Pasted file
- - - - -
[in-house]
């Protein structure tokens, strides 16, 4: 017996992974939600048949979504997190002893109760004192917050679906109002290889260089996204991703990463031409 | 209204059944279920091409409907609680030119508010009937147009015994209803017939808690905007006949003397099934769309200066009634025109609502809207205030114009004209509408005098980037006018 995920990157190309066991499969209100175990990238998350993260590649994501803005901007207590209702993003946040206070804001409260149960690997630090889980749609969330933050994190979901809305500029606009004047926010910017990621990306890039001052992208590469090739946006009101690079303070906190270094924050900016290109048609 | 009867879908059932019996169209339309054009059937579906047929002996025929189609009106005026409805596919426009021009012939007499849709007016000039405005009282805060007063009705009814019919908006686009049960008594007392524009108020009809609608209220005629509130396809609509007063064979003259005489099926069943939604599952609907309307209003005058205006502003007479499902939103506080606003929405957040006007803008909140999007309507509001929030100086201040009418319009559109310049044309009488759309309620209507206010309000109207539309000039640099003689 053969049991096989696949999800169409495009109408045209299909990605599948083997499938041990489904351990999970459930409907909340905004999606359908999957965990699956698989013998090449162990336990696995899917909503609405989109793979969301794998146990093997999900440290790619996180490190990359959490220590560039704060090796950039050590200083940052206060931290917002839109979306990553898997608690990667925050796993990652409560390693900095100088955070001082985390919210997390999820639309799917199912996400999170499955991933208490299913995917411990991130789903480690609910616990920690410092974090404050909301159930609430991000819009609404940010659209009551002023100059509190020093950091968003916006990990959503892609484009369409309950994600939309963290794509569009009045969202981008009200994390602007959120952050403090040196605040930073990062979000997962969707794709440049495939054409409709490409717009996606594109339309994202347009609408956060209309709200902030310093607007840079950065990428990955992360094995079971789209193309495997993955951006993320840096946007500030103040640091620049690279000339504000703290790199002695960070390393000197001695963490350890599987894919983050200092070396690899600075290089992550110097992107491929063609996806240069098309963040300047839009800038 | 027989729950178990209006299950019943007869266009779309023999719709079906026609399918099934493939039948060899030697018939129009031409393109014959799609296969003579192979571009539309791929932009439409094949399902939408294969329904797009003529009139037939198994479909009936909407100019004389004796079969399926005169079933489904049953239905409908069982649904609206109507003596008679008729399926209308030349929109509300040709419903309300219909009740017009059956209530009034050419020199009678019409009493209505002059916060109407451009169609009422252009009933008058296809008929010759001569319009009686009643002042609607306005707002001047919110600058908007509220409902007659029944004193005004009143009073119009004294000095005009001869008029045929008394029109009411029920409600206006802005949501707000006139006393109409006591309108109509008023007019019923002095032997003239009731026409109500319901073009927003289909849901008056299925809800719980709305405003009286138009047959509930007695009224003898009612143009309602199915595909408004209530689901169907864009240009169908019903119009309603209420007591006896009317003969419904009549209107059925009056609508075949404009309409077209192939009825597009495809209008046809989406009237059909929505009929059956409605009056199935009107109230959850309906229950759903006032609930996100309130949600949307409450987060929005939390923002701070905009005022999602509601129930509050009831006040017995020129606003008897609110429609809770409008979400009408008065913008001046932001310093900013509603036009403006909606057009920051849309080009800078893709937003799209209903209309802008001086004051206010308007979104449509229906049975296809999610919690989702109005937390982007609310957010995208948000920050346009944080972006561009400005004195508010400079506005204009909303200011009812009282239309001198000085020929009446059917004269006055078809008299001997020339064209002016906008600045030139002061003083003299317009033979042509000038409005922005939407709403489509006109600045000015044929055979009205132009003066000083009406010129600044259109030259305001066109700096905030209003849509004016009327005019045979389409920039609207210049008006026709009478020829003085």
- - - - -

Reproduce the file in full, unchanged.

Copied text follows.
[in-house]
């Protein structure tokens, strides 16, 4: 017996992974939600048949979504997190002893109760004192917050679906109002290889260089996204991703990463031409 | 209204059944279920091409409907609680030119508010009937147009015994209803017939808690905007006949003397099934769309200066009634025109609502809207205030114009004209509408005098980037006018 995920990157190309066991499969209100175990990238998350993260590649994501803005901007207590209702993003946040206070804001409260149960690997630090889980749609969330933050994190979901809305500029606009004047926010910017990621990306890039001052992208590469090739946006009101690079303070906190270094924050900016290109048609 | 009867879908059932019996169209339309054009059937579906047929002996025929189609009106005026409805596919426009021009012939007499849709007016000039405005009282805060007063009705009814019919908006686009049960008594007392524009108020009809609608209220005629509130396809609509007063064979003259005489099926069943939604599952609907309307209003005058205006502003007479499902939103506080606003929405957040006007803008909140999007309507509001929030100086201040009418319009559109310049044309009488759309309620209507206010309000109207539309000039640099003689 053969049991096989696949999800169409495009109408045209299909990605599948083997499938041990489904351990999970459930409907909340905004999606359908999957965990699956698989013998090449162990336990696995899917909503609405989109793979969301794998146990093997999900440290790619996180490190990359959490220590560039704060090796950039050590200083940052206060931290917002839109979306990553898997608690990667925050796993990652409560390693900095100088955070001082985390919210997390999820639309799917199912996400999170499955991933208490299913995917411990991130789903480690609910616990920690410092974090404050909301159930609430991000819009609404940010659209009551002023100059509190020093950091968003916006990990959503892609484009369409309950994600939309963290794509569009009045969202981008009200994390602007959120952050403090040196605040930073990062979000997962969707794709440049495939054409409709490409717009996606594109339309994202347009609408956060209309709200902030310093607007840079950065990428990955992360094995079971789209193309495997993955951006993320840096946007500030103040640091620049690279000339504000703290790199002695960070390393000197001695963490350890599987894919983050200092070396690899600075290089992550110097992107491929063609996806240069098309963040300047839009800038 | 027989729950178990209006299950019943007869266009779309023999719709079906026609399918099934493939039948060899030697018939129009031409393109014959799609296969003579192979571009539309791929932009439409094949399902939408294969329904797009003529009139037939198994479909009936909407100019004389004796079969399926005169079933489904049953239905409908069982649904609206109507003596008679008729399926209308030349929109509300040709419903309300219909009740017009059956209530009034050419020199009678019409009493209505002059916060109407451009169609009422252009009933008058296809008929010759001569319009009686009643002042609607306005707002001047919110600058908007509220409902007659029944004193005004009143009073119009004294000095005009001869008029045929008394029109009411029920409600206006802005949501707000006139006393109409006591309108109509008023007019019923002095032997003239009731026409109500319901073009927003289909849901008056299925809800719980709305405003009286138009047959509930007695009224003898009612143009309602199915595909408004209530689901169907864009240009169908019903119009309603209420007591006896009317003969419904009549209107059925009056609508075949404009309409077209192939009825597009495809209008046809989406009237059909929505009929059956409605009056199935009107109230959850309906229950759903006032609930996100309130949600949307409450987060929005939390923002701070905009005022999602509601129930509050009831006040017995020129606003008897609110429609809770409008979400009408008065913008001046932001310093900013509603036009403006909606057009920051849309080009800078893709937003799209209903209309802008001086004051206010308007979104449509229906049975296809999610919690989702109005937390982007609310957010995208948000920050346009944080972006561009400005004195508010400079506005204009909303200011009812009282239309001198000085020929009446059917004269006055078809008299001997020339064209002016906008600045030139002061003083003299317009033979042509000038409005922005939407709403489509006109600045000015044929055979009205132009003066000083009406010129600044259109030259305001066109700096905030209003849509004016009327005019045979389409920039609207210049008006026709009478020829003085």